All that being said, making mushipan (蒸しパン) steamed cakes are another fun way to use your matcha in a way that isn’t just drinking it old-school style.


Below is the recipe I provided here, just with pictures:

Green Tea Mushipan
Recipe makes about three 4-inch inch round size cakes, or about 10 muffin size mushipan


Special equipment needed:
Bamboo steamer
Vessel for batter (I used creme brulee ramekins, but any baking vessel that fits into the steamer should work. Minnano carries some cookware so ask the staff for the mushipan advice if you have concerns).

3 teaspoons matcha green tea powder
¾ cup steamed bun or bao flour (can be substituted with cake flour)
¼ teaspoon baking powder
3 eggs
½ cup sugar
¾ teaspoon vanilla extract
1 tablespoon water

Begin by sifting together the matcha, flour and baking powder.

Afterwards, separate the yolks and whites of the eggs. Be especially careful not to get any yolk in the whites, as it will prevent the whites from whipping properly.


Put the yolks in a large bowl along with the vanilla, water and sugar. Beat the ingredients until they take on a pastel yellow hue, then fold in the flour mixture. Continue reading

Because who has time to drive to Houston for Chinese Food

Everyone says you have to go to Houston if you’re eating Chinese in Texas. Or at least they used to say, apparently – after all this is all anecdotal. But also anecdotally, apparently that’s not the case anymore.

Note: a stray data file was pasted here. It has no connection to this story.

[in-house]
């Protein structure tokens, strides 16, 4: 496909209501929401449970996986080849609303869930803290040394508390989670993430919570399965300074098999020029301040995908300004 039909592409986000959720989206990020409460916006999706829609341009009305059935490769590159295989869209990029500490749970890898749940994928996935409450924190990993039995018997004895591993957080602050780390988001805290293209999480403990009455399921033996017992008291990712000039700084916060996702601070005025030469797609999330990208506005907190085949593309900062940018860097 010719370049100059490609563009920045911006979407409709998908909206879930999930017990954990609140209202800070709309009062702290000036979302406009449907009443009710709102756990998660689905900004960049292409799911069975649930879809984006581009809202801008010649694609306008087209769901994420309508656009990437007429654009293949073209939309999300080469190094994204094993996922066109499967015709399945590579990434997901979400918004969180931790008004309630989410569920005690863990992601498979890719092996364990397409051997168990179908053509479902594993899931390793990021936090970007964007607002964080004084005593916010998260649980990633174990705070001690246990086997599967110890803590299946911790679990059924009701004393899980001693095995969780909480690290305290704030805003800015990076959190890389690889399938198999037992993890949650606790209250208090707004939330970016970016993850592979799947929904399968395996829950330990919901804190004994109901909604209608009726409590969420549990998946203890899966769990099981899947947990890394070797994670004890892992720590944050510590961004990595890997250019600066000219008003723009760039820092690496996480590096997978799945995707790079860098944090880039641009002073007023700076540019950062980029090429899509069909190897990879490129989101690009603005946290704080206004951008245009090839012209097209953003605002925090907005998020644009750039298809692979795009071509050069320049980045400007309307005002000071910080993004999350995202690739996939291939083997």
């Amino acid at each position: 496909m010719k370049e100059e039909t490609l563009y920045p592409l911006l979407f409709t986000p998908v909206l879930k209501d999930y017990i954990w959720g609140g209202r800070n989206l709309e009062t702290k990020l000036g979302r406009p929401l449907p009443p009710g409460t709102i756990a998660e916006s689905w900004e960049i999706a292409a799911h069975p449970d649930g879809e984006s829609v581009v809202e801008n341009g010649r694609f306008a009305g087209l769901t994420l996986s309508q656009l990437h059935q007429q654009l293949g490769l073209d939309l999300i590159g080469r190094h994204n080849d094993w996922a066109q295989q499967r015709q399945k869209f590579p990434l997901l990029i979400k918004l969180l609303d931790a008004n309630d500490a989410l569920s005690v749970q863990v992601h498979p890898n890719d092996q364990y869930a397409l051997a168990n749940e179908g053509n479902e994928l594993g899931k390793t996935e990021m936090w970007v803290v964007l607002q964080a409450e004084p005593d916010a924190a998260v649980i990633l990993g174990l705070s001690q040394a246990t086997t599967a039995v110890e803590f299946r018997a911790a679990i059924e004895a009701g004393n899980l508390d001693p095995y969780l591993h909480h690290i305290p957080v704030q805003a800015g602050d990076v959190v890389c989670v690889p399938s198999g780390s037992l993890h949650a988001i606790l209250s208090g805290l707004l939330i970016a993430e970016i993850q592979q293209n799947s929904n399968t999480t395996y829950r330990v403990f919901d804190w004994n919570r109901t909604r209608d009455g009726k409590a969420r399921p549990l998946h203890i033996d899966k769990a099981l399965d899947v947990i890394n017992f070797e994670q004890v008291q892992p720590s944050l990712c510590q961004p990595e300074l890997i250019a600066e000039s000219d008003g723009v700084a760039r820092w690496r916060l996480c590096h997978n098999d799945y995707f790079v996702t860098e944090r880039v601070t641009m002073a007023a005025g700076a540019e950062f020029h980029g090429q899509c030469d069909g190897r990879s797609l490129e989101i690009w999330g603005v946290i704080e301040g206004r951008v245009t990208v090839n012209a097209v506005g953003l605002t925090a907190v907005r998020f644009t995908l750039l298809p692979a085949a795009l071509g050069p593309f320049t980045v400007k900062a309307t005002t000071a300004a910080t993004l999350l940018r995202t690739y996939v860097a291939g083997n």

Pork and Chive Dumplings

Kung Fu Noodle isn’t the only fairly new (last couple years) authentic Chinese restaurant in San Antonio that is supposedly halting the Houston food runs. Sichuan House is another wonderful contender (especially when going out with a large group to split and share their huge portions) but the pictures I have ready to go are of Kung-Fu Noodle so that’s the topic today. Maybe next time Sichuan House.

The interior of Kung-Fu noodle is quaint in a good way and is filled with wood tables that might even make you forget you’re in a strip mall. Probably not but I love them anyway. The menu is simple, and why shouldn’t it be when everything is heavenly?

Once you’ve had fresh noodles it’s hard to go back. There is just something about them that absorbs the flavor of whatever they accompany, be it dumplings or broth. This is comfort food.